From The Rink To The LinksOctober 2, 2018

How Golf Fueled An Olympics Run For The U.S. Women's Hockey Team

U.S. women's hockey team
Photo by Nathaniel WelchMedal woods: (from left) Hilary Knight, Brianna Decker, Amanda Pelkey, Haley Skarupa and Meghan Duggan.

The foursome—all top-rated women's hockey players—watched in awe as Meghan Duggan's tee shot landed on the green and started rolling toward the hole 150 yards away. When it dropped, "we went crazy," says Duggan, recalling her ace on the ninth hole at the Newton (Mass.) Commonwealth Golf Course on July 4, 2017. "One of my friends took her club and threw it because she was so excited."

It might have been an omen. About a month after that Independence Day hole-in-one, Duggan and the rest of the U.S. women's hockey team headed to Tampa to train for the 2018 Winter Olympics, where they would win the gold medal.

The hockey players took up residency at Saddlebrook Resort, eight miles from the rink and about eight yards from Saddlebrook's two golf courses. "Over half our team brought their clubs," says Duggan, the captain. "In September and October, I was playing almost every day after training."

Golf helped the players unwind. To keep their competitive spirits at bay, they rarely kept score. After all, there was only one score that mattered to them, and that was the gold-medal match in Pyeongchang—the one where they'd eventually defeat Canada, 3-2, in a shootout.

“IF THE CART GIRL IS GOING AROUND, WE’RE FLAGGING HER DOWN.”

Post-Olympics, the golf-loving hockey players continue to tee it up. This summer a group of them met up at Boston-area courses, posting scores in the low 90s and having a big time. Run into their group and you might find Tom Petty blaring from the speakers, wagers for who's buying dinner, and Bloody Marys.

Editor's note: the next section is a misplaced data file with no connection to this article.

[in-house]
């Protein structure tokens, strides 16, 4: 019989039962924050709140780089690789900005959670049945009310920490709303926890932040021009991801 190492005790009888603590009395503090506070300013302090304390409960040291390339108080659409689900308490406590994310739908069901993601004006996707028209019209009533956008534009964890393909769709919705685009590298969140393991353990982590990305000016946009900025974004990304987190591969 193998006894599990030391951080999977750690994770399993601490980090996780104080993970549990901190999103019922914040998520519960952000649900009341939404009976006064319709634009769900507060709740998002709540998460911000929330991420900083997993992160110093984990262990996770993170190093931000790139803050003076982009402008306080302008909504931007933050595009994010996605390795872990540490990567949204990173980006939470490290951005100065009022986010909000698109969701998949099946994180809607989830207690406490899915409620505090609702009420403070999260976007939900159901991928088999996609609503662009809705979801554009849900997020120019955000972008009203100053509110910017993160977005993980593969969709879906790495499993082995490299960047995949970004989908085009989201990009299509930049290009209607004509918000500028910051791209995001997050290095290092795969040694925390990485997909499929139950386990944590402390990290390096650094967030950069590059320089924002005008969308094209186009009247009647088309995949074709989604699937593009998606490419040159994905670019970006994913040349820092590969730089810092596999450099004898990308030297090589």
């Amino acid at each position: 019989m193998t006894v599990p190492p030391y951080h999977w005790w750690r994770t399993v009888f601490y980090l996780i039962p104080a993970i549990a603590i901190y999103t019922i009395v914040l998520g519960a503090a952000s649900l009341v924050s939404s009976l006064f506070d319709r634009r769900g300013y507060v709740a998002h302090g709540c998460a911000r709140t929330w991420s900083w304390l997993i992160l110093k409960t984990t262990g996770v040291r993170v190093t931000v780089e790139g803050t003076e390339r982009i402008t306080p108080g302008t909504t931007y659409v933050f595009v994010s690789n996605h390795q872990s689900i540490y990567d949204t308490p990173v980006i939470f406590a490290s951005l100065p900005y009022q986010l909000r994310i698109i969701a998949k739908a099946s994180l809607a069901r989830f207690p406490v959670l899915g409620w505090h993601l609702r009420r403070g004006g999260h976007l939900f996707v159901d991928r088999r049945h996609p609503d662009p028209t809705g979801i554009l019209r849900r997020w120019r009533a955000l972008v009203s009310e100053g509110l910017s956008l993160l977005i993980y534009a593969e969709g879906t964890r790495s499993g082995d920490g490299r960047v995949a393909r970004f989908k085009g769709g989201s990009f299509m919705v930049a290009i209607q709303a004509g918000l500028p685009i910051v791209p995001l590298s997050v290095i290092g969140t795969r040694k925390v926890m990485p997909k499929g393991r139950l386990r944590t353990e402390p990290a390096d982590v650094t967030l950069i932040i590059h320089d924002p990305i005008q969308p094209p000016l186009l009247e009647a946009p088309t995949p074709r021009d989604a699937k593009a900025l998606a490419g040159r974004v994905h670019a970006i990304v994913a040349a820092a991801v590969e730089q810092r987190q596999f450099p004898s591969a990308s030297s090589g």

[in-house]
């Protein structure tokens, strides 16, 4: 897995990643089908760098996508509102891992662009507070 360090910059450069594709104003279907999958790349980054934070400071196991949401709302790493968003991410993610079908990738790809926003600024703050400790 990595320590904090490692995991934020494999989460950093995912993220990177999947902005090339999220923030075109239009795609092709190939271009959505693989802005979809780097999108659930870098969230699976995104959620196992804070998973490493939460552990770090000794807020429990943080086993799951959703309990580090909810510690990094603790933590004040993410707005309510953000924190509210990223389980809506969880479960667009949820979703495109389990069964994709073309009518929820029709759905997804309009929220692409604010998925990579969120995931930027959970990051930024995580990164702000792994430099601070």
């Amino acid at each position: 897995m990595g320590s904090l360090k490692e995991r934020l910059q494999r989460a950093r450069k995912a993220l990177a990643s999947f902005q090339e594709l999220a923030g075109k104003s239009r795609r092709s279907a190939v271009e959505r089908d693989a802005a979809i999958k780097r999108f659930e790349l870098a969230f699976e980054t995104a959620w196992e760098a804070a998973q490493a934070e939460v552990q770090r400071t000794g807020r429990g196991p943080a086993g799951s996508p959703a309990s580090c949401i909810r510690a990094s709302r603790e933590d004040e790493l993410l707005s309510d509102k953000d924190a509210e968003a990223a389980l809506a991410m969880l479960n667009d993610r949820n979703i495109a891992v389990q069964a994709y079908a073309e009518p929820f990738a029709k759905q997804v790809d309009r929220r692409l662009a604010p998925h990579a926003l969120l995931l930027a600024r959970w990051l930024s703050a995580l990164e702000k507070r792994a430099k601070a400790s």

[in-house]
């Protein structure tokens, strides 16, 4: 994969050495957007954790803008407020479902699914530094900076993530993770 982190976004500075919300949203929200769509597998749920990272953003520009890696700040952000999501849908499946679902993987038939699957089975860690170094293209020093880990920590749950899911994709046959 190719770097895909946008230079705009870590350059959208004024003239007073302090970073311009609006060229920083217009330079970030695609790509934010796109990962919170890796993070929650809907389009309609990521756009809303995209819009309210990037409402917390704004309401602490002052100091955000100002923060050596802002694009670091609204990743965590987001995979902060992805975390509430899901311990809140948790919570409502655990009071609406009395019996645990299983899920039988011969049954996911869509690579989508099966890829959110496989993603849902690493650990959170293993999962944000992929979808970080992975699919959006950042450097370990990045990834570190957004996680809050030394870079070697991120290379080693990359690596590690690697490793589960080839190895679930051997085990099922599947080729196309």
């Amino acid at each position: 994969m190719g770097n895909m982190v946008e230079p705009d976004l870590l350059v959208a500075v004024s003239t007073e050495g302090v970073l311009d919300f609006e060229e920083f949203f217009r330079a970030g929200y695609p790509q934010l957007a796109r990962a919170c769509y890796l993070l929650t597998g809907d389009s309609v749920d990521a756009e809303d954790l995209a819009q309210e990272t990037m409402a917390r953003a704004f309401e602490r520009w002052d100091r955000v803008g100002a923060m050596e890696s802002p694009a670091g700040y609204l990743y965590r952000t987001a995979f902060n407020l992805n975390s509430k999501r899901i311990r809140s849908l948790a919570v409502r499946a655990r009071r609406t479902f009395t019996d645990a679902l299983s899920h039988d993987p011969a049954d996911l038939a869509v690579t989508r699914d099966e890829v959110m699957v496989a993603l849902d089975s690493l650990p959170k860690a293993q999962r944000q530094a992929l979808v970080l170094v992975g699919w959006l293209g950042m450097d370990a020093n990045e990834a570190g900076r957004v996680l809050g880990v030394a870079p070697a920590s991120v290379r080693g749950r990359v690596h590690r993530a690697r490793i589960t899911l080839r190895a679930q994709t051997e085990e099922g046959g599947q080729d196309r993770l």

"If the cart girl is going around, we're flagging her down," says Haley Skarupa, a forward. "I like to keep it fun. Generally, I'm a pretty competitive person, but when it comes to golf, I like to enjoy the experience."

Naturally, "Happy Gilmore" moments are unavoidable. "I feel like every time I play golf, I tie in a Happy Gilmore comment or celebration," says Brianna Decker, a forward. Amanda Pelkey, another forward, can't get through a round without quoting her favorite line from the hockey-player-turned golf pro's coach: "It's all in the hips."

Hilary Knight has learned the iconic Happy Gilmore shot—a slapshot-inspired drive with a running start. She and LPGA player Daniela Iacobelli practiced it at this year's KPMG Women's PGA Championship.

Knight, a three-time Olympian, attended the tournament to speak at the KPMG Women's Leadership Summit, where she discussed the team's battle for gender equality. In March 2017, team members threatened to boycott the World Championships. In the past, USA Hockey paid the players for only the six months leading up to the Olympics, leaving them struggling to make ends meet for the other three and a half years of training. Three days before the tournament, USA Hockey finalized a four-year agreement for fairer compensation and more investments devoted to growing the women's game. The team went on to win the tournament.

When the players aren't advocating for equality or training for the 2022 Olympics, golf remains a welcome change of pace.

"We can't play hockey forever," Knight says. Golf is "a great non-contact sport, so it gets us out of our element to have fun and be competitive at times, but mostly just to have fun and hang around."


WATCH: GOLF DIGEST VIDEOS